Quotations from Pope Benedict XVI on consecrated life
Message to men and women religious in the Diocese of Rome (Dec. 10, 2005)
Since its origins, in fact, consecrated life has been marked by its thirst for God: quaerere Deum.
May your first and supreme desire therefore be to witness to the fact that God should be listened
to and loved with all your heart, with all your mind and with all your might, before any other
person or thing.
Address to Canadian bishops (May 11, 2006)
The life of prayer and contemplation founded on the Eucharistic mystery is also at the heart of
the vocation of consecrated people who have chosen the path of the sequela Christi, to give
themselves to the Lord with an undivided heart in an ever more intimate relationship with him.
By their unconditional attachment to Christ and to his Church, they have the special mission to
reminding everyone of the universal vocation to holiness…. [C]onsecrated men and women
proclaim that God alone can give fullness to human existence.
Address to superiors general of institutes of consecrated life and societies of apostolic life
(May 22, 2006)
Consecrated men and women of today have the duty to be witnesses of the transfiguring
presence of God in a world that is evermore disoriented and confused, a world where toning
down has substituted sharp and distinctive colours….
Belonging to the Lord: this is the mission of the men and women who have chosen to follow
Christ – chaste, poor and obedient – so that the world may believe and be saved. To belong
completely to Christ so as to become a permanent confession of faith, an unequivocal
proclamation of truth that frees us from the seduction of the false idols that deceive the world.
Message for World Day of Consecrated Life (Feb. 2, 2007)
Those who are chosen by God for the consecrated life make this spiritual longing their own in a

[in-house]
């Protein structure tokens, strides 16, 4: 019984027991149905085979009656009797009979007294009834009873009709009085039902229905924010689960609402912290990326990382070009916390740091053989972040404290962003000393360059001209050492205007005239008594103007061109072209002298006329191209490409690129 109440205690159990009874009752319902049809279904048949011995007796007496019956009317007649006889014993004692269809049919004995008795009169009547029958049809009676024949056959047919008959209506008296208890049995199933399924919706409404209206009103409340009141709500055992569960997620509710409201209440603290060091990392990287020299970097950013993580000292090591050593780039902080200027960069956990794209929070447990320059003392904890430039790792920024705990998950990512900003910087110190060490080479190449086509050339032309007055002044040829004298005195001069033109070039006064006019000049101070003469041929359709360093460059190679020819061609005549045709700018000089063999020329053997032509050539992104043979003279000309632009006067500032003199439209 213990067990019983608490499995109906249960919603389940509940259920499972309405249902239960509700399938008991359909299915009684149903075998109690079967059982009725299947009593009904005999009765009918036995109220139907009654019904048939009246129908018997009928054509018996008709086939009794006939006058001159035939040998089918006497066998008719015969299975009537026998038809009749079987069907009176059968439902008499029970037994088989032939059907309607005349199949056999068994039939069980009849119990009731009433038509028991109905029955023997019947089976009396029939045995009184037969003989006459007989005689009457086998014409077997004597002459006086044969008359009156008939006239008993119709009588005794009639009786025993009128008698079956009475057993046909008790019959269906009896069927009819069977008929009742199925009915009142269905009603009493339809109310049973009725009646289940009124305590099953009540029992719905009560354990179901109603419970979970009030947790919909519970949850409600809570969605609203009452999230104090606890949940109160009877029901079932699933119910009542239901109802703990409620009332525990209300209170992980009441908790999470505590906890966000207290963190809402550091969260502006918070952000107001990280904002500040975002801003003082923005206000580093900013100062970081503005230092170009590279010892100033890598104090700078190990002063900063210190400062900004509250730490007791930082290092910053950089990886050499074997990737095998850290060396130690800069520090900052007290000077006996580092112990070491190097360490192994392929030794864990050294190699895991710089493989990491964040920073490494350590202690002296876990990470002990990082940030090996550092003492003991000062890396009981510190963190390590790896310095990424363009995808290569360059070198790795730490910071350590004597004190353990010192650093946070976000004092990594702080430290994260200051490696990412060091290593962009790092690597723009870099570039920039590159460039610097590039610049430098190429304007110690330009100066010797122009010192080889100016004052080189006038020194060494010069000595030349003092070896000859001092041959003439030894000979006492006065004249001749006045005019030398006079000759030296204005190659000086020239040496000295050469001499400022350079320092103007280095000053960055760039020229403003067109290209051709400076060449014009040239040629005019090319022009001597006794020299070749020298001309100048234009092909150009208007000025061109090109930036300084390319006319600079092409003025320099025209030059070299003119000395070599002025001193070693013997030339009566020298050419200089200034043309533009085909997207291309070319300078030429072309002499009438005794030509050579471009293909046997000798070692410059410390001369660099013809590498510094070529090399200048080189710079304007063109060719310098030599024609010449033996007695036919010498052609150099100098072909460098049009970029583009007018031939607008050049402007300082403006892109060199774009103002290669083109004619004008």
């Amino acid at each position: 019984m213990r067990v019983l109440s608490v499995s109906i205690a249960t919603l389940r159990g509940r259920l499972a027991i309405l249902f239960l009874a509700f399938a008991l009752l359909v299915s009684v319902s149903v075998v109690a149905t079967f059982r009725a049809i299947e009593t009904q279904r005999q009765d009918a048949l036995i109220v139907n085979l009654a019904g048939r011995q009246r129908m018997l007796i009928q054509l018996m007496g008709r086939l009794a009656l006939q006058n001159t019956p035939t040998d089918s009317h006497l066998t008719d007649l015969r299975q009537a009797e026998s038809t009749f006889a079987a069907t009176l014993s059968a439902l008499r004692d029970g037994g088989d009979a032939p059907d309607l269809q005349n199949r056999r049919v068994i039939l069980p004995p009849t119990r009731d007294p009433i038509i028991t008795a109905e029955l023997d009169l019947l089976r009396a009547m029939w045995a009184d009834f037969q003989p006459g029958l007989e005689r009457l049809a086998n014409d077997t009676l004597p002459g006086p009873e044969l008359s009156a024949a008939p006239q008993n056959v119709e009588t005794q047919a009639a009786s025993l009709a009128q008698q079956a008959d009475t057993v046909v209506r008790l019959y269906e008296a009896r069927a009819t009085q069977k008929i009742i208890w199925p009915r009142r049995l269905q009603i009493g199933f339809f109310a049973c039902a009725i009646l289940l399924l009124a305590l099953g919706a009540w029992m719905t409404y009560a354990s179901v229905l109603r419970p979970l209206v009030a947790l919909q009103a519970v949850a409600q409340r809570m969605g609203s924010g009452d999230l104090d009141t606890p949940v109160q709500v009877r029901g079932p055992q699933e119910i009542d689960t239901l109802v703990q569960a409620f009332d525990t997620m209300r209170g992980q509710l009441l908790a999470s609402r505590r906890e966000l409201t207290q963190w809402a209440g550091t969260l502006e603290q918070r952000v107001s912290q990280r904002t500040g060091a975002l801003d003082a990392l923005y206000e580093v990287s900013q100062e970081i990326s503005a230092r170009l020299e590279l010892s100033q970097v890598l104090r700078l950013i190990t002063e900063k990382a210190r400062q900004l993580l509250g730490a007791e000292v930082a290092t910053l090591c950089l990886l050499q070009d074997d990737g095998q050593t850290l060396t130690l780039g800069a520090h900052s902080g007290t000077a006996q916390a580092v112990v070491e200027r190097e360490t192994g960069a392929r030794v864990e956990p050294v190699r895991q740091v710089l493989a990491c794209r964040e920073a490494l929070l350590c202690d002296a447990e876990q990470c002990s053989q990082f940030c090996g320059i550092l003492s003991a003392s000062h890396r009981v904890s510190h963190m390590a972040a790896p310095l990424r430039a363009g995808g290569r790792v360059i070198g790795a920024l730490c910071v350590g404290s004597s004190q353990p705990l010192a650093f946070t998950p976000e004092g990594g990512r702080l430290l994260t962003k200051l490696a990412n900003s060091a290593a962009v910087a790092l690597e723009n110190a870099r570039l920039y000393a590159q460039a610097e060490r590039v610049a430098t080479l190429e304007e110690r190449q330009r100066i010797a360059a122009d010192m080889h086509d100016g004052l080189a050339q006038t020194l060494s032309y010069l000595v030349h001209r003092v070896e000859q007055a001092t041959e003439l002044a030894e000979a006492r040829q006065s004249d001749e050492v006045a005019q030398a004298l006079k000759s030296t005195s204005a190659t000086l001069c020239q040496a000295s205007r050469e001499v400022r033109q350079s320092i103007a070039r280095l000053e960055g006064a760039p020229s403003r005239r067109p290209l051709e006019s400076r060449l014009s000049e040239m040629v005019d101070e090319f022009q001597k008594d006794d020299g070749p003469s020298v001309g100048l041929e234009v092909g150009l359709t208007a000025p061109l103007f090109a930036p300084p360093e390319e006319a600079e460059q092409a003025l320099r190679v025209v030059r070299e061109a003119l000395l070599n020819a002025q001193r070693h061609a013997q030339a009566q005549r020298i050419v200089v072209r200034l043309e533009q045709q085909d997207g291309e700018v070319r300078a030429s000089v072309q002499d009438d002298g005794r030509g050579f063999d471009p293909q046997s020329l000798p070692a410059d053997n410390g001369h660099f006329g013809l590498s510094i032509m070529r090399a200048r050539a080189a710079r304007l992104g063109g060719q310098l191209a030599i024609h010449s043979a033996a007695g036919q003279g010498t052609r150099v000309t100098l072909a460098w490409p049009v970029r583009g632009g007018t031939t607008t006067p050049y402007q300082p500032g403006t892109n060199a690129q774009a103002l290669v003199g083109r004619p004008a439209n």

definitive way. In it, in fact, they have one expectation: the Kingdom of God: that God reign in
our will, in our hearts, in the world. In them burns a unique thirst for love which can be quenched
by the Eternal One alone.
By their example they proclaim to a world which is often bewildered but, in fact, increasingly in
search of meaning, that God is the Lord of life and that his "steadfast love is better than life" (Ps
[N]ever forget that the consecrated life is a divine gift and that it is the Lord in the first place
who ensures its success in accordance with his plans….
And so, when one renounces everything to follow Christ, when one gives to him all that one
holds most dear, braving every sacrifice as did the divine Teacher, the consecrated person who
follows in Christ’s footsteps necessarily also becomes “a sign of contradiction,” because his/her
way of thinking and living is often in opposition to the logic of the world, as it is almost always
presented in the media.
Vespers with priests, religious and seminarians (Shrine of Mariazell, Austria, Sept. 8, 2007)
By your prayer and intercession, you are the advocates of all who seek God, who are journeying
towards God. You bear witness to a hope which, against every form of hopelessness, silent or
spoken, points to the fidelity and the loving concern of God. Hence you are on the side of those
who are crushed by misfortune and cannot break free of their burdens. You bear witness to that
Love which gives itself for humanity and thus conquered death. You are on the side of all who
have never known love, and who are no longer able to believe in life. And so you stand against
all forms of injustice, hidden or apparent, and against a growing contempt for man.
Spe Salvi (Encyclical on Christian Hope, Nov. 30, 2007)
This new freedom, the awareness of the new “substance” which we have been given, is revealed
… in the great acts of renunciation, from the monks of ancient times to Saint Francis of Assisi
and those of our contemporaries who enter modern religious Institutes and movements and leave
everything for love of Christ, so as to bring to men and women the faith and love of Christ, and
to help those who are suffering in body and spirit…. From the hope of these people who have
been touched by Christ, hope has arisen for others who were living in darkness and without
hope…. For us who contemplate these figures, their way of acting and living is de facto a
“proof” that the things to come, the promise of Christ, are not only a reality that we await, but a
real presence: he is truly the “philosopher” and the “shepherd” who shows us what life is and
where it is to be found (8).
Homily, Votive Mass for the Universal Church, (St Patrick’s Cathedral, April 19, 2008)
Dear brothers and sisters, in the finest traditions of the Church in this country, may you also be
the first friend of the poor, the homeless, the stranger, the sick and all who suffer. Act as
beacons of hope, casting the light of Christ upon the world, and encouraging young people to
discover the beauty of a life given completely to the Lord and his Church.